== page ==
Water Institute weighs in on water scarcity leading up to Singapore International Water Week

Tuesday, June 26, 2018

singapore international water week water institute boothFacing potential water supply challenges, Singapore is employing the world’s leading research and enterprise and is on track to becoming almost 85 per cent self-sufficient by 2060. Hosting its biennial Singapore International Water Week is just one of the ways the country serves as a hub of water innovation. The Water Institute has joined stakeholders and other water leaders at this event in the past; it will again be present at the July 8-11 event.

At right: Water Institute booth at the Canada pavilion in 2016. From left, Water Institute representatives Kevin Boehmer and Roy Brouwer with Ian Rowlands, then Interim Associate Vice-President, International, University of Waterloo.

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With water at the forefront of discussion in Singapore, leading up to the event, Water Institute executive director, Roy Brouwer, was interviewed by The Edge Singapore, a business and investment weekly. As Singapore looks proactively ahead to the end of its water supply agreement with Malaysia, on which it currently depends for 50 per cent of its water supply, water resource economists like Brouwer are weighing in on water scarcity and its associated costs:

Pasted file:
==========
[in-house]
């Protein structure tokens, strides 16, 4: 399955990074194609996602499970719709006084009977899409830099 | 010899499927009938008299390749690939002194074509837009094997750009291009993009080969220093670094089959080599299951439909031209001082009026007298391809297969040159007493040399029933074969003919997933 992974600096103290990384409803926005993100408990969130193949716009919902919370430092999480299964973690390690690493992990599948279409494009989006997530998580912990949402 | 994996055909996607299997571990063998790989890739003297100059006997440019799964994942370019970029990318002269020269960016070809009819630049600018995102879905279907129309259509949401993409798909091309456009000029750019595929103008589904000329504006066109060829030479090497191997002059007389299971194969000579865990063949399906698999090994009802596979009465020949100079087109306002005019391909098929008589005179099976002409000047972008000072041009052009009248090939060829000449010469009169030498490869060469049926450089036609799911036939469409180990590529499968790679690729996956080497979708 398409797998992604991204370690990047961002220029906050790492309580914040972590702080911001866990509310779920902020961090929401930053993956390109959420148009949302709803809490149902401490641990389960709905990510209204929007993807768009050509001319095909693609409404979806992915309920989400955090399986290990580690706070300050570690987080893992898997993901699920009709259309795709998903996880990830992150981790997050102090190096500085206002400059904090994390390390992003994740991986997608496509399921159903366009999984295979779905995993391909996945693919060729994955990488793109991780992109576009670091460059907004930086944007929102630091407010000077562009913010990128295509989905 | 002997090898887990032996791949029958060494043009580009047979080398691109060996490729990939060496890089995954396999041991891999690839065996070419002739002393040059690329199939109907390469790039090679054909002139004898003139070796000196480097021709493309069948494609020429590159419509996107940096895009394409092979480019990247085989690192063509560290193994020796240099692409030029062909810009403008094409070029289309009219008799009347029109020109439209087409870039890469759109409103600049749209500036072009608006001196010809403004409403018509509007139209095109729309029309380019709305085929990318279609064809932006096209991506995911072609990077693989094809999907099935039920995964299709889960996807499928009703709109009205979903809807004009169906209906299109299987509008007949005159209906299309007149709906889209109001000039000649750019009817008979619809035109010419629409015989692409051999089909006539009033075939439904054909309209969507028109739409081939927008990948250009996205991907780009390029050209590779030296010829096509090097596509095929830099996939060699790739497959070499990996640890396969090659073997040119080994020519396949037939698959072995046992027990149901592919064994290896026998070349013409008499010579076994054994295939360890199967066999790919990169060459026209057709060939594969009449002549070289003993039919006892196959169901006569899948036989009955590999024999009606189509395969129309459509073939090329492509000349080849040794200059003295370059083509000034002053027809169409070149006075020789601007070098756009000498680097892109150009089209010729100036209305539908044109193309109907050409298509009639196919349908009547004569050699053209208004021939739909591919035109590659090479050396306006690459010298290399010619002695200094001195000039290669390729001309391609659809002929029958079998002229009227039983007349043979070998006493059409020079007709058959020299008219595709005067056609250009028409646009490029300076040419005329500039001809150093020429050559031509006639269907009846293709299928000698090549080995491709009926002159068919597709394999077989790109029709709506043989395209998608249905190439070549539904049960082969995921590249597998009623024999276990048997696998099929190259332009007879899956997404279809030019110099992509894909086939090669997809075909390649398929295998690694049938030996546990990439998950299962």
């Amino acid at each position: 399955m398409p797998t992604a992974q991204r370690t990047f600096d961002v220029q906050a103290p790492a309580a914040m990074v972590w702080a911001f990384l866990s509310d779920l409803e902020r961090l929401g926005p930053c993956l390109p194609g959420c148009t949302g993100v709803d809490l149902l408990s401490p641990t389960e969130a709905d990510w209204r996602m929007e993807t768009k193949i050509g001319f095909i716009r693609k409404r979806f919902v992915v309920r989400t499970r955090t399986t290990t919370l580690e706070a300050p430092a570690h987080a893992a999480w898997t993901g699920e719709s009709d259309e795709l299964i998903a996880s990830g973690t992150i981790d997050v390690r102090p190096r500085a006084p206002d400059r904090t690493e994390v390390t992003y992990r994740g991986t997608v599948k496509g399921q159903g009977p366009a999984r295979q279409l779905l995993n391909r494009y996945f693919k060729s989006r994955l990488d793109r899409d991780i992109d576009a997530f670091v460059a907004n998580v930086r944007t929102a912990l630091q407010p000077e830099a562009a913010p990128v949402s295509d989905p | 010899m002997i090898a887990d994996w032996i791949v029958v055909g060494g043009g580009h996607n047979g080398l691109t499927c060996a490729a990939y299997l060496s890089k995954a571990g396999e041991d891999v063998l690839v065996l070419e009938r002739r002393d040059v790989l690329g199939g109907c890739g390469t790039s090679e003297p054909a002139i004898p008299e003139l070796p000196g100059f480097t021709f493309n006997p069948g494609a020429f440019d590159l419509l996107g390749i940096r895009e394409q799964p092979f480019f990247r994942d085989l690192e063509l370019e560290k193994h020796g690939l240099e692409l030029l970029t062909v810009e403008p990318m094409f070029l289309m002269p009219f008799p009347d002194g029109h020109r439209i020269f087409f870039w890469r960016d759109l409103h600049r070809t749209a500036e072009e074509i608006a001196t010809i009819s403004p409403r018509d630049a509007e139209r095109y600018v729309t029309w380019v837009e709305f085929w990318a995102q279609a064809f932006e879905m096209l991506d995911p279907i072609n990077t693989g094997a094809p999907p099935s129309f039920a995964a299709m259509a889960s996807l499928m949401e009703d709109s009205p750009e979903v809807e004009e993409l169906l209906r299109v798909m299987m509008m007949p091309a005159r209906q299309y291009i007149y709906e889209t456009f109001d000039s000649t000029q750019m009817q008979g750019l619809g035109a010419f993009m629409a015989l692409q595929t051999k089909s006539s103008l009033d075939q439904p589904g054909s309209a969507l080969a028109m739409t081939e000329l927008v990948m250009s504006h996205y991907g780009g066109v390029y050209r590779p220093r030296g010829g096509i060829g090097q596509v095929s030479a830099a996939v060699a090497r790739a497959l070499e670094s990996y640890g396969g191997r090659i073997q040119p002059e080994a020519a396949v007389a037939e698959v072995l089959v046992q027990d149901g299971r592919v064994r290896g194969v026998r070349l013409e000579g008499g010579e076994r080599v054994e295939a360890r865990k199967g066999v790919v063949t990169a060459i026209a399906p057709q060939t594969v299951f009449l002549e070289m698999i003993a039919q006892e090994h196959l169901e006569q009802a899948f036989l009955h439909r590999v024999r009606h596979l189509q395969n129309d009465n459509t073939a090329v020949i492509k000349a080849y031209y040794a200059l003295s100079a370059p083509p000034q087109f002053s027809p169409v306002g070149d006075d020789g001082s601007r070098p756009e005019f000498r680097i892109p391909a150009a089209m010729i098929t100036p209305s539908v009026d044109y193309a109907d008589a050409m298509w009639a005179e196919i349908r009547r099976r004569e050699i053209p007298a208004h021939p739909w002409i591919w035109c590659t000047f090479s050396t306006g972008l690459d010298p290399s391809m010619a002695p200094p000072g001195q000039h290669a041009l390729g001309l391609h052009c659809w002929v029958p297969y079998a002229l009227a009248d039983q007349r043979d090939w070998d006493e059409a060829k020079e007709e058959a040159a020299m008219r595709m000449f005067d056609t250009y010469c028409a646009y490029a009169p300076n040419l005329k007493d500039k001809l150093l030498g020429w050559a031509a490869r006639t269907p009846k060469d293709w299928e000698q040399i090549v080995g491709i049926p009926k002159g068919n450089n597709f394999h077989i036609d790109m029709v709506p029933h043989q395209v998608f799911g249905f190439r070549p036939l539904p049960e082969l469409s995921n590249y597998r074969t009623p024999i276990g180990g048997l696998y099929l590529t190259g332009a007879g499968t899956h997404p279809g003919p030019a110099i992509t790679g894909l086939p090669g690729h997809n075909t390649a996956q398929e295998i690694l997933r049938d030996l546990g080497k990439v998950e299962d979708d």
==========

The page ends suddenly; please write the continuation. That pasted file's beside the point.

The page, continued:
“Water is becoming more scarce, as a result of overuse and water pollution, resulting in higher treatment costs,” he says. “[Water infrastructure] fixed costs can be high. The costs of water supply usually decrease marginally as the supply capacity is being used more efficiently over time, but these costs may rise sharply again once the supply capacity has been reached,” he explains.

Read the full story in The Edge Singapore.

Managing director Kevin Boehmer will share information on the research of Water Institute members and continue to cultivate positive relationships with water experts from around the world at the Canadian Pavilion this year.

See the highlights of past Water Institute participation

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